Washington: Glioblastoma multiforme (GBM) happens to be the nastiest and most
common brain tumour, affecting 10,000 patients in the US alone
every year. Now, a novel non-invasive procedure called Tumour
Treating Fields (TTF) that inhibits tumour growth is offering hope
to thousands, says a study.
On the average, a patient with GBM survives less than 15 months
with optimal treatment and only three to five months without
additional effective treatment.
The TTF procedure, which disrupts rapid cell division exhibited by
cancer cells with the help of alternating electrical fields, may
provide physicians with a fourth treatment option in addition to
surgery, radiation therapy and chemotherapy.
"Patients with recurrent GBM present a significant treatment
challenge," said Santosh Kesari, director of Neuro-Oncology at
University of California San Diego Moores Cancer Centre.
"The initial clinical research for the approval trial demonstrated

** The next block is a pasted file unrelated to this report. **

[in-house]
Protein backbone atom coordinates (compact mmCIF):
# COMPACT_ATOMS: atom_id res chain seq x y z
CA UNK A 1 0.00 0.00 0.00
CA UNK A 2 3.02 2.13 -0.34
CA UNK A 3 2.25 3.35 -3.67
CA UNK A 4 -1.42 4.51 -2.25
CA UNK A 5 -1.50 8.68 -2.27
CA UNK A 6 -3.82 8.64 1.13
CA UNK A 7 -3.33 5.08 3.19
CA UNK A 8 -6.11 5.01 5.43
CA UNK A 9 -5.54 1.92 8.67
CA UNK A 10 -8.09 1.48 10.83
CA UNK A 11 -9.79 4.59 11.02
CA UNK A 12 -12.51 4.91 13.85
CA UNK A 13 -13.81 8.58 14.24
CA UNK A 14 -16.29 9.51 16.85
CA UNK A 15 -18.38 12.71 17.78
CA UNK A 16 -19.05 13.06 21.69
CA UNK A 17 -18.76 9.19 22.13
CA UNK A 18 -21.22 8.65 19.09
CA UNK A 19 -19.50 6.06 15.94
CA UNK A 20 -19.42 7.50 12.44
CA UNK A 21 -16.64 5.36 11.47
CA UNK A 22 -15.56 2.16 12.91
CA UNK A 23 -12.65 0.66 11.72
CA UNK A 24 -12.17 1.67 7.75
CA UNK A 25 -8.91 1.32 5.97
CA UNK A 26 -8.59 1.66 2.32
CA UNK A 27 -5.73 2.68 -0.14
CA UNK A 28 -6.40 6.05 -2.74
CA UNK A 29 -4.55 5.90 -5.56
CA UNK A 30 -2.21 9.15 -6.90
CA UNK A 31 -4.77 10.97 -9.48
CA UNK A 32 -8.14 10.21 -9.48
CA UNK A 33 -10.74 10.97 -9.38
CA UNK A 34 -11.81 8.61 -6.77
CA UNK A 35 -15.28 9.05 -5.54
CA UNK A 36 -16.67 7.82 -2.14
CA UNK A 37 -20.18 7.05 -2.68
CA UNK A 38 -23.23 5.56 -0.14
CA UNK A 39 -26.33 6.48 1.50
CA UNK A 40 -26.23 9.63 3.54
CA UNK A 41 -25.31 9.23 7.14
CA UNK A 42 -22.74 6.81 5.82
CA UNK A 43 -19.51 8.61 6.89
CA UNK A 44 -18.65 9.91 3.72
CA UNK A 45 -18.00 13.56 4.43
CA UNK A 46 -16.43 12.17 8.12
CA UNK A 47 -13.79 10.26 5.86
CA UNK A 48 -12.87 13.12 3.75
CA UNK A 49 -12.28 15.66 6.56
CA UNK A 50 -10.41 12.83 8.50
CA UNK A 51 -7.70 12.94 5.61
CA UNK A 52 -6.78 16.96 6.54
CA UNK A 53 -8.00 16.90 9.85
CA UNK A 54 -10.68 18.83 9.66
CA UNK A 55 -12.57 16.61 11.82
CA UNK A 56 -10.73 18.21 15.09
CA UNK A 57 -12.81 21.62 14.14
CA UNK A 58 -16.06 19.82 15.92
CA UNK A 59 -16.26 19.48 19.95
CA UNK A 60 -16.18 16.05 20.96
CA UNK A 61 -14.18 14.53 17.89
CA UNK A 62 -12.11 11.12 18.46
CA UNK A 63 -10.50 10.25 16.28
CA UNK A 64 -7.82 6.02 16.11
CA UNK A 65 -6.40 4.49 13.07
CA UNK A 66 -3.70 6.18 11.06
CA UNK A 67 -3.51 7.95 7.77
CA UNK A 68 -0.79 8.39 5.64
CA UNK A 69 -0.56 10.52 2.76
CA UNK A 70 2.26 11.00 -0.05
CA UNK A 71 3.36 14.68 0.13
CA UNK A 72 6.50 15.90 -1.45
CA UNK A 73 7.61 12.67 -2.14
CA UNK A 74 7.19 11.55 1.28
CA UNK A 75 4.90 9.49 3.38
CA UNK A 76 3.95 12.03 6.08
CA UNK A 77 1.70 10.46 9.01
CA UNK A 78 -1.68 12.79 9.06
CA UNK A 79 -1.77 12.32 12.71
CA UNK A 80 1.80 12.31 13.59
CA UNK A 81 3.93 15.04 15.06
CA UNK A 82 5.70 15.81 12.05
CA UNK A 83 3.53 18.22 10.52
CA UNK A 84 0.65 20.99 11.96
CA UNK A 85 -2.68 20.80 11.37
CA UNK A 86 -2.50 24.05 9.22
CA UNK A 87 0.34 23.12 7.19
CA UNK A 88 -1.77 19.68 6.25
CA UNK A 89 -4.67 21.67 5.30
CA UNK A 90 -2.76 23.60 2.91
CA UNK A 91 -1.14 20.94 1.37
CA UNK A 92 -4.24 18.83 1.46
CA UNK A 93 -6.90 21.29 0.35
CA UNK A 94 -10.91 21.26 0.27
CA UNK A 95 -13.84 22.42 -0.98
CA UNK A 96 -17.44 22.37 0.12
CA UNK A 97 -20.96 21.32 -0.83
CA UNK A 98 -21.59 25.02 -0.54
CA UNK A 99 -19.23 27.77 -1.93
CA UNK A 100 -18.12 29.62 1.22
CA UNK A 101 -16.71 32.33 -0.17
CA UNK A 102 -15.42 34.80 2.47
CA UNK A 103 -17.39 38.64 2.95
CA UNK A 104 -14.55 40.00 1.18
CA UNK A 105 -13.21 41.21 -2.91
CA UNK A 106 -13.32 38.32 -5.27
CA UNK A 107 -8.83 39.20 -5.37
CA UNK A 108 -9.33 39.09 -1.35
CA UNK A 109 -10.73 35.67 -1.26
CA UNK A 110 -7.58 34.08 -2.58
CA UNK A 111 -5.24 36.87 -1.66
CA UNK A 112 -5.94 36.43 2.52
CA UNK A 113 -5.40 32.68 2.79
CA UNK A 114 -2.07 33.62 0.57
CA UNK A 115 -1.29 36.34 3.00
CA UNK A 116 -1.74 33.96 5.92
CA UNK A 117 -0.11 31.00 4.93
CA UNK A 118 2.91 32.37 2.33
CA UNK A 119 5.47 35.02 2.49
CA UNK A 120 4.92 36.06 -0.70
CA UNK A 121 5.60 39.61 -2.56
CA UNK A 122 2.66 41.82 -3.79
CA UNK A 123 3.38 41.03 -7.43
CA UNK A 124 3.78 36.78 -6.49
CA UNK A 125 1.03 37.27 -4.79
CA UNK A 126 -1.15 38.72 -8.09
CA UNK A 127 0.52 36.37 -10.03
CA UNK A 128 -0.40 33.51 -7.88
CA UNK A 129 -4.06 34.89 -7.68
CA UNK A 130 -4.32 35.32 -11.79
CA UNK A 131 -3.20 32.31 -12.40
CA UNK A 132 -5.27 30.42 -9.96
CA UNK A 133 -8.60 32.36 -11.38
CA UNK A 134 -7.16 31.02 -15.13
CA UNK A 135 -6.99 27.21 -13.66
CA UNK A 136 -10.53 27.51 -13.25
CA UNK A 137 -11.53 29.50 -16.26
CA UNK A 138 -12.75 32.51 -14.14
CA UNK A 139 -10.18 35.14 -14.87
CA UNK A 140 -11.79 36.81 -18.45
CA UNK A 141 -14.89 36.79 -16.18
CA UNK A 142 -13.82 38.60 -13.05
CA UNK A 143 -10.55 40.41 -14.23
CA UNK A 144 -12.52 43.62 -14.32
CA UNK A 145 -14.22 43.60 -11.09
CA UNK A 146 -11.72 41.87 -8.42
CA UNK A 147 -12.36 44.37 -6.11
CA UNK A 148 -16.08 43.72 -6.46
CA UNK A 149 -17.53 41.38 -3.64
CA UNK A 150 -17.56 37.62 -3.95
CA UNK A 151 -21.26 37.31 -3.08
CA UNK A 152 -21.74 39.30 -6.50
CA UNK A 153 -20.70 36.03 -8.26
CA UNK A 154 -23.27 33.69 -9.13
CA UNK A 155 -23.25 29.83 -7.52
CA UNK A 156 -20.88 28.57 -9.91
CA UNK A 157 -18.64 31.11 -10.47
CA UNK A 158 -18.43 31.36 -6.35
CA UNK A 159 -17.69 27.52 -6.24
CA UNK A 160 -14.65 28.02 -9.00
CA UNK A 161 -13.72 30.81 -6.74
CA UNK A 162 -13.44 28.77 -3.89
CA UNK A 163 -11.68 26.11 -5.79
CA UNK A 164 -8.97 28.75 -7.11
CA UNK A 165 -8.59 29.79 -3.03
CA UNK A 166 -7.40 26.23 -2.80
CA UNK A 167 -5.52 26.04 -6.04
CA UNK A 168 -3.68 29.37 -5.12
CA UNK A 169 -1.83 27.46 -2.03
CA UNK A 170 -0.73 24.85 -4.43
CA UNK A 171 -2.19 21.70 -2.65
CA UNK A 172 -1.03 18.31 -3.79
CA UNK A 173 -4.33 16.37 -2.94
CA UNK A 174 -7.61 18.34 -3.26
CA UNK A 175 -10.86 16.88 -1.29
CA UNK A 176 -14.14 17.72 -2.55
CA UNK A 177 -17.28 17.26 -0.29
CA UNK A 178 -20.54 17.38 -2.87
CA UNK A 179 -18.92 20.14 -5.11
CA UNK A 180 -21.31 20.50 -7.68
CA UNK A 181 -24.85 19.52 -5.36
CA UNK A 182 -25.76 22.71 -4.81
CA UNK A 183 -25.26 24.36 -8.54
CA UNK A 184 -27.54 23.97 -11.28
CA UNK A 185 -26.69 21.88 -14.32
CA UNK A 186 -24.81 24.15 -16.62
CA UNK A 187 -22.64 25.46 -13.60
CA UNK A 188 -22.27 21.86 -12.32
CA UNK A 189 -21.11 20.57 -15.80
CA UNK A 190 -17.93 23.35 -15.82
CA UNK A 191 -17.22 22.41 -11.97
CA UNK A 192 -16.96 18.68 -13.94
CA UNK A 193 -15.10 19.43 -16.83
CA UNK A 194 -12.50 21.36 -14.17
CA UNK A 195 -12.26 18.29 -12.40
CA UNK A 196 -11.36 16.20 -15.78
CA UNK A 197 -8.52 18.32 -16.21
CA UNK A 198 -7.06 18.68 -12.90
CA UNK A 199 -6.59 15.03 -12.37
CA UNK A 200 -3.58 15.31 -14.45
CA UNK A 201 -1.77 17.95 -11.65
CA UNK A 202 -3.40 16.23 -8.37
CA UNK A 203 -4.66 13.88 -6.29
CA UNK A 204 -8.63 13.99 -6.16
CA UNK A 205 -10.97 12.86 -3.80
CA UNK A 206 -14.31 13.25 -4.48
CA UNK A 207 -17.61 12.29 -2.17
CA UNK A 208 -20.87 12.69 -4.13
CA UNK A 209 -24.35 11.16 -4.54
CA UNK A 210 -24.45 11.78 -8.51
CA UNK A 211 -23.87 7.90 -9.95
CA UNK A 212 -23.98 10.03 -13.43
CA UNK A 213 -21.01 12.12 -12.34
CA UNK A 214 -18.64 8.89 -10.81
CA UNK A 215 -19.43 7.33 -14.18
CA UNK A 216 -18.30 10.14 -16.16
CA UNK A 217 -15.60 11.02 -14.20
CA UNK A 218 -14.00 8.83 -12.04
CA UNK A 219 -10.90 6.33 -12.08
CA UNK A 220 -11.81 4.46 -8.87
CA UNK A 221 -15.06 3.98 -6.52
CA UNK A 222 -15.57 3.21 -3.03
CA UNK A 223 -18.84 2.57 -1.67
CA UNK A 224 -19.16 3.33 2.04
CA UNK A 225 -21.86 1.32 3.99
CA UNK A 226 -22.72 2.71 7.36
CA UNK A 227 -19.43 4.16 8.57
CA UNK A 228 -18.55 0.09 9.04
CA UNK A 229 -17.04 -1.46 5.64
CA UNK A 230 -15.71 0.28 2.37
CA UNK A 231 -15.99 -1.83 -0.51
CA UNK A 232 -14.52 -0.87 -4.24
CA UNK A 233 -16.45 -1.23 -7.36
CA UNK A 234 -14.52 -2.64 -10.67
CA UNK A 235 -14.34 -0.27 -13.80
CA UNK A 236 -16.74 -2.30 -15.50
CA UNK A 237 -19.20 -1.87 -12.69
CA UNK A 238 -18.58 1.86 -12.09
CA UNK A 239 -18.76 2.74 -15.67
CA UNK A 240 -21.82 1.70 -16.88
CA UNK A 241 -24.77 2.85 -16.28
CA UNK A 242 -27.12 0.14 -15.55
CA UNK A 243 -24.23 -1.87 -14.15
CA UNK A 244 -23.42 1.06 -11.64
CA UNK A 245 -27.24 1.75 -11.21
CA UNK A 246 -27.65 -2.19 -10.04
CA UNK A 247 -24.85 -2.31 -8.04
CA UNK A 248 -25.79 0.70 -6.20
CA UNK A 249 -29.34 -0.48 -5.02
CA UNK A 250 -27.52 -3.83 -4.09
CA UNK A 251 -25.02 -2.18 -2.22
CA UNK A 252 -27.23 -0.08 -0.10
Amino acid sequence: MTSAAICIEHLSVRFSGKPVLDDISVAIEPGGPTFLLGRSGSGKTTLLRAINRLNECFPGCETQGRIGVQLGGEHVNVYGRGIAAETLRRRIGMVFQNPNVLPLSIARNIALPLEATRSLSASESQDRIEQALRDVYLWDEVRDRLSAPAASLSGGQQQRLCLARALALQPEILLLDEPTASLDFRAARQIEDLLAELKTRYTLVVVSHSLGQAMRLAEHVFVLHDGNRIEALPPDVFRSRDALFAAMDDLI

that, compared to patients who were treated with chemotherapy,
patients treated with NovoTTF achieved comparable survival times,
had fewer side-effects, and reported improved quality of life,"
said Kesari, according to a university statement.
TTFs inhibit tumour growth by causing cancerous cells to die. It
is delivered using non-invasive, insulated transducer arrays
(electrodes) that are placed directly on the skin in the region of
The hat-like collection of electrodes connects to a portable
device which is slightly thicker than a laptop and weighs about
six pounds. The device sends a low intensity, alternating electric
field into the tumour which prevents the cells from dividing and
spreading and causes cancer cells to die.
The most commonly reported side-effect from NovoTTF is a
mild-to-moderate scalp rash, beneath the electrodes. The Food and
Drug Administration (FDA) approved device is intended as an
alternative to standard medical therapy for GBM after surgical and
radiation options have been exhausted.